SPECIALISED FELINE TREATMENT UNIT OPENS AT WILLOWS VETERINARY CENTRE
A new specialised unit to treat cats with an overactive thyroid has been launched at the state-of-the-art Willows Veterinary Centre.
The Solihull-based practice is among just a few centres in the UK to use radioactive iodine (RAI) therapy, which has, on average, a 95 per cent success rate in treating cats with hyperthyroidism.
Willows’ Stephanie Lalor, a leading international specialist in feline medicine, said the centre’s new RAI unit has already treated its first case, Snowy the 13-year-old domestic short hair, who was admitted after initially being diagnosed with hyperthyroidism in August 2017.
She said: “The new therapy is non-invasive and is the gold standard of treatment for cats with hyperthyroidism. It is safe and highly effective and a single injection can be curative. Patients do need to be screened for their suitability and ideally they are treated with medical therapy prior to the RAI.
“Snowy’s treatment went well and she was discharged at the end of December 2017. Due to the radioactive nature of the treatment, patients must stay with us for 15 days after the injection.
“Our patients stay in luxury cat condos during their hospitalisation and their day-to-day care is over-seen by our lead radioactive iodine nurse, Vicky Maund. While with us, Snowy gained weight and her thyroid hormone level was back to normal upon discharge.”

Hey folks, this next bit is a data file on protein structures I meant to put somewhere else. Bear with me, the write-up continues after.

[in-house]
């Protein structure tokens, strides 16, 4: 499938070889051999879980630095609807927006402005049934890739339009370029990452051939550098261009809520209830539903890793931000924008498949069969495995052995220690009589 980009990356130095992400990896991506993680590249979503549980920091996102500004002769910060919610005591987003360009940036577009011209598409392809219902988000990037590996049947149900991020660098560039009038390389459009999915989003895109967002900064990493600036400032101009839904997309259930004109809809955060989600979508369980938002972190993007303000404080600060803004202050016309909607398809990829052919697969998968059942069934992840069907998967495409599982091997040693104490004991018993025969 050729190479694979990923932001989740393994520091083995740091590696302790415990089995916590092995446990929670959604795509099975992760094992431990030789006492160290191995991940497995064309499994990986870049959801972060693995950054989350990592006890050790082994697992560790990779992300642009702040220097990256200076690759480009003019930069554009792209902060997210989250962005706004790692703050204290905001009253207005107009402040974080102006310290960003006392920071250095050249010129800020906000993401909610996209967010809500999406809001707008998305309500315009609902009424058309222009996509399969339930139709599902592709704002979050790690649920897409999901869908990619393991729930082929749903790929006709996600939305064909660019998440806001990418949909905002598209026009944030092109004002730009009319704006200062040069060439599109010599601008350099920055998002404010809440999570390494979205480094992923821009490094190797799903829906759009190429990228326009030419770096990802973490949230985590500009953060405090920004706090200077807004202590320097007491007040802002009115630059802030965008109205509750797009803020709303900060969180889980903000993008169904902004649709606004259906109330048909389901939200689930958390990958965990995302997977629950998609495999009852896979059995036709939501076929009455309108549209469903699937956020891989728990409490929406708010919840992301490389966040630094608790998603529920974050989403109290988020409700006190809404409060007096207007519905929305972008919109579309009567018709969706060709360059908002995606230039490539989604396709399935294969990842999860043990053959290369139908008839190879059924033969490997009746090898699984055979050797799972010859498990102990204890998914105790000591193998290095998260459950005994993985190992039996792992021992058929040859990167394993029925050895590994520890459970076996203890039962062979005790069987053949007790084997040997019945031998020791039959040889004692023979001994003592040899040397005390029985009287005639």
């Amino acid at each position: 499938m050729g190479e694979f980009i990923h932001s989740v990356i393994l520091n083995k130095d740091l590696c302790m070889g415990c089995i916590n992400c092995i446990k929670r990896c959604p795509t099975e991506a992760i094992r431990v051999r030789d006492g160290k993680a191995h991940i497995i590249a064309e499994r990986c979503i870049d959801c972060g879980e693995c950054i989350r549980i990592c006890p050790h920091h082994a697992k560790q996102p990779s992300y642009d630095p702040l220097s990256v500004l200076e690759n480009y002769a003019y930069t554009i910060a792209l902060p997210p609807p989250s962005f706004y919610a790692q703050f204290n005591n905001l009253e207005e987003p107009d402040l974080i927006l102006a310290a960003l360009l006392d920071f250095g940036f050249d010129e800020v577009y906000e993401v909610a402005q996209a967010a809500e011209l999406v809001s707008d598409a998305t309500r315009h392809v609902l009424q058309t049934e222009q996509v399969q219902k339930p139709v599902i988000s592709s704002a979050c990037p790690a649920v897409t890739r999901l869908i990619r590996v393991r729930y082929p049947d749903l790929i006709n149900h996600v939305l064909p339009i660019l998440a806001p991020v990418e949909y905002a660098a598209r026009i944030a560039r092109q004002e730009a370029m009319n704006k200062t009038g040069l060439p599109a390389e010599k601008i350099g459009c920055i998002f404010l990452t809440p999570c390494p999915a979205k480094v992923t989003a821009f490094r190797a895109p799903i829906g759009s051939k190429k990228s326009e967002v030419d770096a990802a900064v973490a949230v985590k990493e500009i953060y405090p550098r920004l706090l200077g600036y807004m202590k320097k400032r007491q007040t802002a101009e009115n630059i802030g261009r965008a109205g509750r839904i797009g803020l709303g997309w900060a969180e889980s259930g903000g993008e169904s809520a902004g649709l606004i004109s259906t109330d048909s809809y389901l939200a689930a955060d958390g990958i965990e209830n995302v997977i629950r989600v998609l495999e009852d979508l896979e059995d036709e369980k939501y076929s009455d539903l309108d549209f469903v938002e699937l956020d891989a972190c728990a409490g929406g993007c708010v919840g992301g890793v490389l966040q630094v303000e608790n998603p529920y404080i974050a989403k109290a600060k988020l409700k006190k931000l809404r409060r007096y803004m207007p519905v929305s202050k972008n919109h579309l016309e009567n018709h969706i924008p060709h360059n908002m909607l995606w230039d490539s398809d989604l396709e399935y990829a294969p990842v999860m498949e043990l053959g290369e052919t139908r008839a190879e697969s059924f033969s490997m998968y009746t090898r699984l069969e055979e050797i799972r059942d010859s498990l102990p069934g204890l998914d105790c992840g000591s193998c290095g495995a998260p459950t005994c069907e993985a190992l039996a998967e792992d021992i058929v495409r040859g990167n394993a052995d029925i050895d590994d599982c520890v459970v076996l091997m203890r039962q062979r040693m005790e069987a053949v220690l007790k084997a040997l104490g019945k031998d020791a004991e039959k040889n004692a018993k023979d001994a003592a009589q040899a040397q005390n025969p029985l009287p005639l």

Snowy’s owner Maria Mannion, a student veterinary nurse at Willows, said: “Snowy’s doing really well at home and is gaining her weight back already. She’s back to her old happy self and I can’t thank Stephanie and the medicine nurses enough for all their hard work.”
An overactive thyroid is a common endocrine disorder in cats, of which common symptoms can include increased appetite, weight loss and hyperactivity.
Left untreated, the clinical signs can be quite dramatic, however, most cats will respond well to treatment.
The new unit is part of a £1 million investment in Willows, which is part of the Linnaeus Group, which includes a dedicated operating theatre for minimally invasive procedures, a range of specialist treatment rooms and more than 40 new kennels.
Toby Gemmill, clinical director at Willows, said: “We are already extremely well placed to offer a wide variety of specialist treatments and this extension has provided us with the space to expand our services further. The new radioactive iodine unit is very exciting and allows us to build on our gold level cat-friendly clinic status.”
Willows offers a 24-hour service to clients and specialises in cardiology, dermatology, internal medicine, neurology, oncology ophthalmology, orthopaedics, imaging, anaesthesia and soft tissue surgery.
To find out more about Willows Veterinary Centre, the RAI unit and its specialist teams, visit www.willows.uk.net.
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